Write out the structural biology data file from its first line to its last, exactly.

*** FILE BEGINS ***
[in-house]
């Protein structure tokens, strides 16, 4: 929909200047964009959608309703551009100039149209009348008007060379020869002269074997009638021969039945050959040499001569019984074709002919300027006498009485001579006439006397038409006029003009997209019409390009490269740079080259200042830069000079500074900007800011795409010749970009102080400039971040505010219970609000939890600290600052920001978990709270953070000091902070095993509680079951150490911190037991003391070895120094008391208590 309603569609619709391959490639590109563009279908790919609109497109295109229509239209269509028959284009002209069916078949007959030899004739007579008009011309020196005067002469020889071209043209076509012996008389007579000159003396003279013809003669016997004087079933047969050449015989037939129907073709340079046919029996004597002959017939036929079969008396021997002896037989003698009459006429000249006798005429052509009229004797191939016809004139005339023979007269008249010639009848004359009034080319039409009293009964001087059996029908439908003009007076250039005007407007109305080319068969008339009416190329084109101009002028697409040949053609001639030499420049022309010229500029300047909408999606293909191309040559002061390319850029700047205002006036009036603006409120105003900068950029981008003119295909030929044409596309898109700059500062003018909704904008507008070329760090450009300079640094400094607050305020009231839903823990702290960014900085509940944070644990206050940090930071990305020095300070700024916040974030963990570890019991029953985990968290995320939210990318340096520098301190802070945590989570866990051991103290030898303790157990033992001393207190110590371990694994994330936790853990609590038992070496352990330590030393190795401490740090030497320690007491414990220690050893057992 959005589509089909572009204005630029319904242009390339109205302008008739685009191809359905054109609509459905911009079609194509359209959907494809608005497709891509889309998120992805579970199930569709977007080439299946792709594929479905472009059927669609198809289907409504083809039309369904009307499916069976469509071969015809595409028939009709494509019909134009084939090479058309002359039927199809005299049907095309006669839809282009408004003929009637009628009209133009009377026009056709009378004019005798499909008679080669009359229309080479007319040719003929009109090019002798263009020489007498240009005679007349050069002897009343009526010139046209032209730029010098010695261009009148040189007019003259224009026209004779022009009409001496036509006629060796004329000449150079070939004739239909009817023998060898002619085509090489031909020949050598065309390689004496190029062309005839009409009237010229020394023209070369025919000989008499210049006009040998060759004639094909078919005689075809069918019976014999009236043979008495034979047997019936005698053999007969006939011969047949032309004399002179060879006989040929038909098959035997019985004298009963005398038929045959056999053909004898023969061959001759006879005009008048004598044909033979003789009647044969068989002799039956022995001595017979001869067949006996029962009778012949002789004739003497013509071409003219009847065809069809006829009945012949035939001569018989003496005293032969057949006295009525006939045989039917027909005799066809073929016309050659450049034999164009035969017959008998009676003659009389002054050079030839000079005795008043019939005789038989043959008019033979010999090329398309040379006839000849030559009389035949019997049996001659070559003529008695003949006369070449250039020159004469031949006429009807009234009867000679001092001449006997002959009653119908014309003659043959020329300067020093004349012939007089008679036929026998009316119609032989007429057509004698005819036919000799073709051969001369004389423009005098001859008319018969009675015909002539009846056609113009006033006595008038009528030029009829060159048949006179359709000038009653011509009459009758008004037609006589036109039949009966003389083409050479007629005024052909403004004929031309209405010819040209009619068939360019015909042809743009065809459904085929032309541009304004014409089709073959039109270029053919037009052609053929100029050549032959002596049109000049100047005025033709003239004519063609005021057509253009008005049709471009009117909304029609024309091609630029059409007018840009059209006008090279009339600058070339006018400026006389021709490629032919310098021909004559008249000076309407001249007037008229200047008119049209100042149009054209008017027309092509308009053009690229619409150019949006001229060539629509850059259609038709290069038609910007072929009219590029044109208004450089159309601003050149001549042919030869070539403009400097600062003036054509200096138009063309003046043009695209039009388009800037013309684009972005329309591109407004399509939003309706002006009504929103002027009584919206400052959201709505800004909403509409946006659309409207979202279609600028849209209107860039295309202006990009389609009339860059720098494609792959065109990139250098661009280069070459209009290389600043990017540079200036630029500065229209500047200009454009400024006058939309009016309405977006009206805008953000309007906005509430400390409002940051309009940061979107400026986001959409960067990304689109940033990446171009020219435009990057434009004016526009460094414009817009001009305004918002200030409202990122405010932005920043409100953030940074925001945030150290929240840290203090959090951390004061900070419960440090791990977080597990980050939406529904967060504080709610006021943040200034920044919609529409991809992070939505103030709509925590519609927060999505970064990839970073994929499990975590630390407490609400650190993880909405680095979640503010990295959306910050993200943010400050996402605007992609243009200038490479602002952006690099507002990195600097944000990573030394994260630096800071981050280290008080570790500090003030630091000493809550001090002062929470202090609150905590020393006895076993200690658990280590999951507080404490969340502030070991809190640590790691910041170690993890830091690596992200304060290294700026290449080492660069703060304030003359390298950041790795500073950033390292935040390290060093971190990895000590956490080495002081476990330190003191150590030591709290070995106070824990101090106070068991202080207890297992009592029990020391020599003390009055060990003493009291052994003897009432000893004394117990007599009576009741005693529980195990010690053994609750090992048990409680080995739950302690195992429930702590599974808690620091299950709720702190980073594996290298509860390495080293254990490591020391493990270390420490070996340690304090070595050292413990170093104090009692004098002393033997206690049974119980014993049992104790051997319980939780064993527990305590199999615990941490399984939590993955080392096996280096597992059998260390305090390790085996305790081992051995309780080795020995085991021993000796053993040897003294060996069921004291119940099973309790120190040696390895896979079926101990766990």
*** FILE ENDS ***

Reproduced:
[in-house]
């Protein structure tokens, strides 16, 4: 929909200047964009959608309703551009100039149209009348008007060379020869002269074997009638021969039945050959040499001569019984074709002919300027006498009485001579006439006397038409006029003009997209019409390009490269740079080259200042830069000079500074900007800011795409010749970009102080400039971040505010219970609000939890600290600052920001978990709270953070000091902070095993509680079951150490911190037991003391070895120094008391208590 309603569609619709391959490639590109563009279908790919609109497109295109229509239209269509028959284009002209069916078949007959030899004739007579008009011309020196005067002469020889071209043209076509012996008389007579000159003396003279013809003669016997004087079933047969050449015989037939129907073709340079046919029996004597002959017939036929079969008396021997002896037989003698009459006429000249006798005429052509009229004797191939016809004139005339023979007269008249010639009848004359009034080319039409009293009964001087059996029908439908003009007076250039005007407007109305080319068969008339009416190329084109101009002028697409040949053609001639030499420049022309010229500029300047909408999606293909191309040559002061390319850029700047205002006036009036603006409120105003900068950029981008003119295909030929044409596309898109700059500062003018909704904008507008070329760090450009300079640094400094607050305020009231839903823990702290960014900085509940944070644990206050940090930071990305020095300070700024916040974030963990570890019991029953985990968290995320939210990318340096520098301190802070945590989570866990051991103290030898303790157990033992001393207190110590371990694994994330936790853990609590038992070496352990330590030393190795401490740090030497320690007491414990220690050893057992 959005589509089909572009204005630029319904242009390339109205302008008739685009191809359905054109609509459905911009079609194509359209959907494809608005497709891509889309998120992805579970199930569709977007080439299946792709594929479905472009059927669609198809289907409504083809039309369904009307499916069976469509071969015809595409028939009709494509019909134009084939090479058309002359039927199809005299049907095309006669839809282009408004003929009637009628009209133009009377026009056709009378004019005798499909008679080669009359229309080479007319040719003929009109090019002798263009020489007498240009005679007349050069002897009343009526010139046209032209730029010098010695261009009148040189007019003259224009026209004779022009009409001496036509006629060796004329000449150079070939004739239909009817023998060898002619085509090489031909020949050598065309390689004496190029062309005839009409009237010229020394023209070369025919000989008499210049006009040998060759004639094909078919005689075809069918019976014999009236043979008495034979047997019936005698053999007969006939011969047949032309004399002179060879006989040929038909098959035997019985004298009963005398038929045959056999053909004898023969061959001759006879005009008048004598044909033979003789009647044969068989002799039956022995001595017979001869067949006996029962009778012949002789004739003497013509071409003219009847065809069809006829009945012949035939001569018989003496005293032969057949006295009525006939045989039917027909005799066809073929016309050659450049034999164009035969017959008998009676003659009389002054050079030839000079005795008043019939005789038989043959008019033979010999090329398309040379006839000849030559009389035949019997049996001659070559003529008695003949006369070449250039020159004469031949006429009807009234009867000679001092001449006997002959009653119908014309003659043959020329300067020093004349012939007089008679036929026998009316119609032989007429057509004698005819036919000799073709051969001369004389423009005098001859008319018969009675015909002539009846056609113009006033006595008038009528030029009829060159048949006179359709000038009653011509009459009758008004037609006589036109039949009966003389083409050479007629005024052909403004004929031309209405010819040209009619068939360019015909042809743009065809459904085929032309541009304004014409089709073959039109270029053919037009052609053929100029050549032959002596049109000049100047005025033709003239004519063609005021057509253009008005049709471009009117909304029609024309091609630029059409007018840009059209006008090279009339600058070339006018400026006389021709490629032919310098021909004559008249000076309407001249007037008229200047008119049209100042149009054209008017027309092509308009053009690229619409150019949006001229060539629509850059259609038709290069038609910007072929009219590029044109208004450089159309601003050149001549042919030869070539403009400097600062003036054509200096138009063309003046043009695209039009388009800037013309684009972005329309591109407004399509939003309706002006009504929103002027009584919206400052959201709505800004909403509409946006659309409207979202279609600028849209209107860039295309202006990009389609009339860059720098494609792959065109990139250098661009280069070459209009290389600043990017540079200036630029500065229209500047200009454009400024006058939309009016309405977006009206805008953000309007906005509430400390409002940051309009940061979107400026986001959409960067990304689109940033990446171009020219435009990057434009004016526009460094414009817009001009305004918002200030409202990122405010932005920043409100953030940074925001945030150290929240840290203090959090951390004061900070419960440090791990977080597990980050939406529904967060504080709610006021943040200034920044919609529409991809992070939505103030709509925590519609927060999505970064990839970073994929499990975590630390407490609400650190993880909405680095979640503010990295959306910050993200943010400050996402605007992609243009200038490479602002952006690099507002990195600097944000990573030394994260630096800071981050280290008080570790500090003030630091000493809550001090002062929470202090609150905590020393006895076993200690658990280590999951507080404490969340502030070991809190640590790691910041170690993890830091690596992200304060290294700026290449080492660069703060304030003359390298950041790795500073950033390292935040390290060093971190990895000590956490080495002081476990330190003191150590030591709290070995106070824990101090106070068991202080207890297992009592029990020391020599003390009055060990003493009291052994003897009432000893004394117990007599009576009741005693529980195990010690053994609750090992048990409680080995739950302690195992429930702590599974808690620091299950709720702190980073594996290298509860390495080293254990490591020391493990270390420490070996340690304090070595050292413990170093104090009692004098002393033997206690049974119980014993049992104790051997319980939780064993527990305590199999615990941490399984939590993955080392096996280096597992059998260390305090390790085996305790081992051995309780080795020995085991021993000796053993040897003294060996069921004291119940099973309790120190040696390895896979079926101990766990």